Many new visitors to our website have just recently begun to transition to life in a wheelchair. Whether due to a medical condition, accident, or unexpected illness, we understand that this transition can be jarring.
Our founder, Todd Brown, experienced this first-hand after his motocross accident, which left him paralyzed from the chest down. It took time for him to fully adjust to all the changes that came with being a new paraplegic, including struggles with frequent urinary tract infections at first. This can be common for those new to using catheters since improper use (such as washing and reusing catheters) can lead to UTIs.
If UTIs are something you’ve struggled with or want to prevent, consider the following:
1. Talk to your doctor.
Your doctor will be the best person to discuss any infections or illnesses, and they can come up with the right treatment plan based on your individual needs.
2. Never reuse your catheters.
The FDA has determined that catheters are single-use devices, so be sure to use a catheter only once and then dispose of it, which can help you to avoid potential UTIs.
3. Make sure you’re using your catheter properly.
Understanding how to properly catheterize will not only help lower the risk of UTIs, but it will also help you avoid unnecessary irritation. If you choose 180 Medical for your catheter supply needs, we can go over the process with you step-by-step, and we also provide instructional materials such as a detailed DVD and helpful booklets to provide you with the right education you need to get adjusted to your catheter insertion kit.
An important part of Todd’s journey away from those frequent UTIs was learning about closed system catheters and their potential benefits for those in wheelchairs.
A closed system catheter can be a great solution for reducing the likelihood of UTIs for new catheter users. Not only does it provide everything in one easy-to-carry package, it also has specific features that can help you out with preventing UTIs as well as remaining in your wheelchair while catheterizing.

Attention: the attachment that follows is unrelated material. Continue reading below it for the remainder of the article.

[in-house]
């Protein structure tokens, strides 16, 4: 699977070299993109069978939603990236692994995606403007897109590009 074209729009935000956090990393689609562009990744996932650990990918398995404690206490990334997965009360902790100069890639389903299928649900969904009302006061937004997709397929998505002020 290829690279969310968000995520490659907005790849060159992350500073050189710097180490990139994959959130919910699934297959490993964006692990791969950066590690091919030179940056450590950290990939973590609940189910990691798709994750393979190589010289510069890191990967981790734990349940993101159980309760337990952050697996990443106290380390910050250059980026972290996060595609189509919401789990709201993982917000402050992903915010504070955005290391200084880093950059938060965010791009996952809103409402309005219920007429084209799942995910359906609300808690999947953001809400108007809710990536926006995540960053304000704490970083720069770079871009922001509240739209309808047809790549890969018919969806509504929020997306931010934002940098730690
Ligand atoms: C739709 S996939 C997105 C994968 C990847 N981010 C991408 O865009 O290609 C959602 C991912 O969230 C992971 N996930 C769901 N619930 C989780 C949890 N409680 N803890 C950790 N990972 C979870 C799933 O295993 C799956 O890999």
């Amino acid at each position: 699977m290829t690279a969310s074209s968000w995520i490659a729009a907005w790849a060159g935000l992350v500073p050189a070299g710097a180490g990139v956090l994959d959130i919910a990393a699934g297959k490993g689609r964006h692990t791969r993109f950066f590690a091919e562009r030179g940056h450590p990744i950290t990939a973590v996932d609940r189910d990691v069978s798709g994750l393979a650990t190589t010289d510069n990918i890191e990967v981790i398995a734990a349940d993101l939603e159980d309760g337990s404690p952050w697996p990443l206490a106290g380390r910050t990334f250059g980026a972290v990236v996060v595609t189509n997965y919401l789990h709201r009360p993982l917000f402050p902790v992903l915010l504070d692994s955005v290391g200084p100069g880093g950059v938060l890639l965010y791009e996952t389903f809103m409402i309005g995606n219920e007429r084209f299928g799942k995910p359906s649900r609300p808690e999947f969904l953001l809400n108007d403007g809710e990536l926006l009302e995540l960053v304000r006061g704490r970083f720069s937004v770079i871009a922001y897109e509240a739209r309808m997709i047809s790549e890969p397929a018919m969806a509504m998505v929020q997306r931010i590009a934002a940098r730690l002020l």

- Introducer Tip: This pre-lubricated tip on intermittent urinary catheters allows the users to bypass the first few millimeters of the urethra where the largest concentrations of bacteria are located.
- Insertion Supplies: Closed system catheters often provide extra supplies that can help with the insertion process, such as sterile gloves (especially handy when cathing in public restrooms), antiseptic wipes to sterilize the area where you will insert the catheter, underpad, and more.
- Ease of use while in a wheelchair: Because a closed system catheter is completely self-contained in a measurable bag, users can remain in their wheelchair, rather than attempt to transfer from chair to toilet every time. Also, any room that allows you privacy can become a place to self-cath.
180 Medical makes sure to train our staff well in order to earn the title “Specialist.” That’s why you can feel confident giving us a call when you’re ready to begin ordering your catheter supplies. Not only do we offer helpful materials and treat you like a member of our own family, but we also have a few members of our staff who have personal experience adjusting to life in a wheelchair and using catheter daily. Give us a call today to see if closed system catheters could be right for you, and get one step closer to living more comfortably.